You need to check your liver function every 6 or 8 weeks if you take niacin at this level, but I have no problems with it. Also you need to slowly work up the dose to avoid "flushing". I find that if I take it 3 times per day with meals, I don't get it much. Taking baby aspirin supposedly helps, but it causes me to bleed too much. Another much more expensive option is the prescription form called Niaspan. Causes most people less flushing, but not covered by my insurance, and $3 a pill here.

For the rhythm stuff and general heart support, I've been taking magnesium citrate at 600 mg per day, coenzyme q10 at 150mg per day, and quercetin at 500mg per day. Almost no skipped beats since I've been taking the magnesium, but it might just be co-incedental to my overall improved blood chemistry.

It's great to see my doctor so happy that she has a compliant patient, who is actually dramatically improved. (It's tough out there in the medical trenches...)

You can read about this stuff at drweil.com, and search the various terms. Or read his books (no adds). He also has a cd/book on heart health you might want to check.

The other thing I would look into is the mind/body connection. This device looks very promising:
http://store.soundstrue.com/os01096d-review.html I might give it a try just for stress reduction!

Best, DMH


11:32 PM, April 30, 2008  
Blogger Mr Brad said...

Check into the "Portfolio Diet" named because the researchers at the University of Toronto took put the foods that showed a 5-10 percent effect on cholesterol and the ilk into a "portfolio" of foods. The upshot is that it eaten together they can effect up to a 35% change in LDL, etc.

While this particular site is set up by the almond growers assc., it'll get you started, as will the second from WebMD



11:35 PM, April 30, 2008  
Blogger OregonJon said...

It was while working in India in the mid-90's that I discovered their many excellent vegetarian dishes. While never a vegetarian my diet changed to no red meat, very occasional chicken, more seafood, fruit and of course the veggie dishes. Oh yes, and about an hour a day of either the gym or swimming. Upon return to New York the company doctor was amazed at the drop in my cholesterol levels. After ten years back in the USA the old habits have return as has the old cholesterol levels. It may have been the food, it may have been the exercise or it may have been the combination. Or it may have been that the spices in Indian food, for me the hotter the better, simply dissolve cholesterol. Good luck.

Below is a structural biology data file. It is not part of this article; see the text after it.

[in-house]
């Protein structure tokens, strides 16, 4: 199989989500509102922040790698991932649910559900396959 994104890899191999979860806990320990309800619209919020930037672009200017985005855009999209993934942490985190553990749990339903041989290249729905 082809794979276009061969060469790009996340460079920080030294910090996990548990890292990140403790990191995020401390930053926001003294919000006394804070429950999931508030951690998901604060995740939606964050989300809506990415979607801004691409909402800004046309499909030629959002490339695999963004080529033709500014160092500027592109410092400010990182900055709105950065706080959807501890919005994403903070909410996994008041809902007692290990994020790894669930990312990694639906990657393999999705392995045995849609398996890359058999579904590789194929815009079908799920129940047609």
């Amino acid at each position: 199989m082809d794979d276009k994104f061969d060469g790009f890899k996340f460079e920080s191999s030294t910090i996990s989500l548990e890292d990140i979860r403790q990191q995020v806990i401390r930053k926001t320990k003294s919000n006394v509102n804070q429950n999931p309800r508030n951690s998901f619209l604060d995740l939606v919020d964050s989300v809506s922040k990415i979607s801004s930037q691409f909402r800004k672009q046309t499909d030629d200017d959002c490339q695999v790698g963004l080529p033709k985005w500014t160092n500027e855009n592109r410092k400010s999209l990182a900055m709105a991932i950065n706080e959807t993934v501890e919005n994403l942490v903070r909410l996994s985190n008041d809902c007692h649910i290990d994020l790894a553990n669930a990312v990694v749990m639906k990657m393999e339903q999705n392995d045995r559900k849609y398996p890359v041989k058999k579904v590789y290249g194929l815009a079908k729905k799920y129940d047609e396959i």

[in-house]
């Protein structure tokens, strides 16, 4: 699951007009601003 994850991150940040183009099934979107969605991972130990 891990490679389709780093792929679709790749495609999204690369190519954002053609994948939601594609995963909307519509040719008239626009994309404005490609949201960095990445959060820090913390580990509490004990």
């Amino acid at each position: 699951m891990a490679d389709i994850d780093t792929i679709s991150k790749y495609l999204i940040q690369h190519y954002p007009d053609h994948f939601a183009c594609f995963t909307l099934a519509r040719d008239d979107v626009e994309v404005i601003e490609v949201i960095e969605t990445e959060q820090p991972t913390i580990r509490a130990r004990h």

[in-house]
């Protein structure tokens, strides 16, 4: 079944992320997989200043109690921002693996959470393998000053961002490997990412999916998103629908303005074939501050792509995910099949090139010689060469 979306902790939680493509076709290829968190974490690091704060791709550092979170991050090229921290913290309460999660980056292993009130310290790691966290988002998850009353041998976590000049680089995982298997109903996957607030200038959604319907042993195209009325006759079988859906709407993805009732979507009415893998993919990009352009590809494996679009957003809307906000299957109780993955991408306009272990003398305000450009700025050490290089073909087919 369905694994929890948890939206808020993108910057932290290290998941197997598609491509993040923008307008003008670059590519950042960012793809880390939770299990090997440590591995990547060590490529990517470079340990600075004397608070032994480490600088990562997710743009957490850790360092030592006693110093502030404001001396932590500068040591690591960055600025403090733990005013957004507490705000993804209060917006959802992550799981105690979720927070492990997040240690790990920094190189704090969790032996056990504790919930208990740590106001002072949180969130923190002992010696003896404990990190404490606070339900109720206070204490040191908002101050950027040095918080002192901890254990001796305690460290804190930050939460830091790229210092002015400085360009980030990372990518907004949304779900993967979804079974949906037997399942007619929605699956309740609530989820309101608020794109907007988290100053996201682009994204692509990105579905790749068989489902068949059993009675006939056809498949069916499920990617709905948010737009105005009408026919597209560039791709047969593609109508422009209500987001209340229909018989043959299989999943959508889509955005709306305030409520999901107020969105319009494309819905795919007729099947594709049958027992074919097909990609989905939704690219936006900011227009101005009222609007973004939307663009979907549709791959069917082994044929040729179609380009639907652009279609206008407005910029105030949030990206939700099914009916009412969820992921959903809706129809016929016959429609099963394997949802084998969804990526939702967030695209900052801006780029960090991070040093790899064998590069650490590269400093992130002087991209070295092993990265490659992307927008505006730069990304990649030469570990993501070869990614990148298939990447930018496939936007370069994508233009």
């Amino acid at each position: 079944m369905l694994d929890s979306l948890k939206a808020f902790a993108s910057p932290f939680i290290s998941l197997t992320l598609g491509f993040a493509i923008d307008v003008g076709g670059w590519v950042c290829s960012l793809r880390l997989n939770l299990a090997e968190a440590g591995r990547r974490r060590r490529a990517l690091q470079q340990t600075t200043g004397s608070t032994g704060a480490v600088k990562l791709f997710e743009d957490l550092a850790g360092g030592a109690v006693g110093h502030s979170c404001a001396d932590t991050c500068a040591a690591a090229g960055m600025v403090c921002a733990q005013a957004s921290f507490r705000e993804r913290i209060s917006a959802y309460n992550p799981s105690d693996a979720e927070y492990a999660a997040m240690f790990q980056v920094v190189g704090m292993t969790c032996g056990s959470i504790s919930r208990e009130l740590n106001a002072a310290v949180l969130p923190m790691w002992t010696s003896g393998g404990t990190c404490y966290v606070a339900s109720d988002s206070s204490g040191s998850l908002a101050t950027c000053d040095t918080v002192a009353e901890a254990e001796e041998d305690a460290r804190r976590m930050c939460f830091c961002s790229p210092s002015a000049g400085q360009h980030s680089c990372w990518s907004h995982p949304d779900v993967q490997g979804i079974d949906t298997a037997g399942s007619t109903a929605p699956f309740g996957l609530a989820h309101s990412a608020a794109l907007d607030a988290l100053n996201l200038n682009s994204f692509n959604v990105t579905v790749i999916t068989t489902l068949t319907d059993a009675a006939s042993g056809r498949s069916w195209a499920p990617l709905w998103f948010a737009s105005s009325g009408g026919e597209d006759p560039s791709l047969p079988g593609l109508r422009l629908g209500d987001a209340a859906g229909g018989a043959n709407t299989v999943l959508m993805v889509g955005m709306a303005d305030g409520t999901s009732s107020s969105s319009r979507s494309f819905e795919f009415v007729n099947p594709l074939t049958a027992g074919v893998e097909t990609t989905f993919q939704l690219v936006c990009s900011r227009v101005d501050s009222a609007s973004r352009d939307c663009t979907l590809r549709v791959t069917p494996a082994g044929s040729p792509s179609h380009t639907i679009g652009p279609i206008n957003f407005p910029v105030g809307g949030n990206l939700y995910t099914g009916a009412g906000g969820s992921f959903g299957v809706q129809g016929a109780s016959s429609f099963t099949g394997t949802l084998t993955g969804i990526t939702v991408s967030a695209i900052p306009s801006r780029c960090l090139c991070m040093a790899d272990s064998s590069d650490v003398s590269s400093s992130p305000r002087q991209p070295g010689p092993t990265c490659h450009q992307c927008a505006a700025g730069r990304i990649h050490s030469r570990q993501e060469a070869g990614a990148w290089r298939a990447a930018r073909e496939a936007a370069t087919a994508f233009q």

11:39 PM, April 30, 2008  
Blogger Unknown said...

I concur with vreni and the others that point out cholesterol is not the problem. I would recommend reading up on inflammation and it's role in chronic diseases like heart disease. There are many books on the links between diet and inflammation, including these two, which I've read and recommend:

The Anti-Inflammation Zone
The Inflammation Syndrome

The best diet advice from these books is to avoid the same foods that lead to diabetes (heart disease and diabetes are linked) and get plenty of Omega 3 fats. If you're not taking mega doses of fish oil now, you should start.

It's just starting to dawn on the medical establishment that the conventional dietary wisdom of the last thirty years (low fat, high carbohydrates) has been disastrous on American health. The low-fat mantra has made us all fat, and sick to boot.

1:29 AM, May 01, 2008  
Blogger Puff65537 said...

Everybody who has high "cholesterol" doesn't have the same issue, my triglycerides were 1800, niacin made it worse, and Tricor chewed up my muscles, but 10 eggs a day brought me down to 300. Patching the 5aR and aromatase leak cut the need for eggs down to 4, and I'm much better now that I don't have to deal with 2000mg a day of 17ß-estradiol glucuronide and 3a/5a DHT metabolites (created a lovely benzo withdrawal every morning).